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As Alan pointed out, there was a distinctive earthy tang in the air which instantly brought to mind fresh new season potatoes – maybe it’s something in the sandy Jersey soil.

At…

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…we passed the first of numerous round towers we would see during our stay.

Fliquet Tower

The white paint is there to provide a landmark for seafarers.

Fliquet Bay

Looking back to Fliquet.

Over coffees and tea at the cafe at St. Catherine’s, Arthur told us the history of the breakwater here – part of an abortive attempt to build a huge harbour here, ostensibly for the fishing fleet, but actually intended for the British Navy to deter French aggression. Topically, Alan recalled working on the construction of a similarly over-large ‘fishing’ harbour in Libya.

Our route then shadowed the coast on the sea wall…

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The house on the right was a hospital built to treat the many men, and their families, who worked on the breakwater. I think. Like the rest my attempts to recall Jersey history – if it’s accurate then the credit is entirely Arthur’s, and if it’s not then the fault lies solely with my dodgy memory. In my defence – there was an awful lot of history to soak up!

I’m going to stop here, despite the fact that I haven’t even managed to get Alan and myself to our (delectable) lunch on our first day’s walking. More to follow….

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Jersey – The Channel Island Way I

6 thoughts on “Jersey – The Channel Island Way I

    1. beatingthebounds says:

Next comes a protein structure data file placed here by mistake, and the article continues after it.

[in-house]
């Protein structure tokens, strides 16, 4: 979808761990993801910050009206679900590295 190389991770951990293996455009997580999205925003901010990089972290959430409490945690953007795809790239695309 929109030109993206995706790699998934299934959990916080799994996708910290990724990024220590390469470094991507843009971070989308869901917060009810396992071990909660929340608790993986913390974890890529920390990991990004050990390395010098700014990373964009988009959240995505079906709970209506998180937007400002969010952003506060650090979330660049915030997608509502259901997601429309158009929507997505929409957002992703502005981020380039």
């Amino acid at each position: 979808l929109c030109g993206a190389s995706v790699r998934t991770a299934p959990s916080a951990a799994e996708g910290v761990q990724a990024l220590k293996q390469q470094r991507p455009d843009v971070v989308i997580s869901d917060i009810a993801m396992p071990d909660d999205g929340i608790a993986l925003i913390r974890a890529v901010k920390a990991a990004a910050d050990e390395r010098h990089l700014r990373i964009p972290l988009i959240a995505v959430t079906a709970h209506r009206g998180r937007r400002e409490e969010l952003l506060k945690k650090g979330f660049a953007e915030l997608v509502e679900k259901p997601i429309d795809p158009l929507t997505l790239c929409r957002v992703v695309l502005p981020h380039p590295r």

I’m glad that it does, because it was – obviously in the circumstances I really wanted to like it, but fortunately that was easy!

  1. beatingthebounds says:

    Hi Kenny,
    Alan and I talked about what kind of walkers would enjoy the Channel Island Way and I must admit that after our experience you did spring to mind – the combination of lovely walking and epicurean delights seemed tailored to your tastes.
    Not sure how the Fat Dog would fare!

  2. Looks like a stunning destination and a quality coastal walk – even for a “journalist”. So lucky to see them at their best in the sunshine

    Strange to realise that the Channel Islands are much closer to France than they are to England. Is there much French inflluence on the island in the language, culture, food etc

    Onwards to the next thrilling instalment

    1. beatingthebounds says:

      French was the main language until surprisingly recently (although we’re still talking in terms of centuries rather than decades.) Place names and street names are generally French. Culture and food – I’m not sure, I didn’t notice anyone riding a bike in a beret and striped shirt with a string of onions around their neck. I ate a lot of fish – which is unheard of. I’m wishing now that I’d been a bit more adventurous and tried lobster (and not just because somebody else was paying – it looked to be priced very reasonably to my admittedly fairly ignorant eye). The fortifications are all aimed at detering a French invasion after there was an attempted invasion, defeated at the battle of Jersey in 1781. Aside that is from the concrete ones built during the German occupation.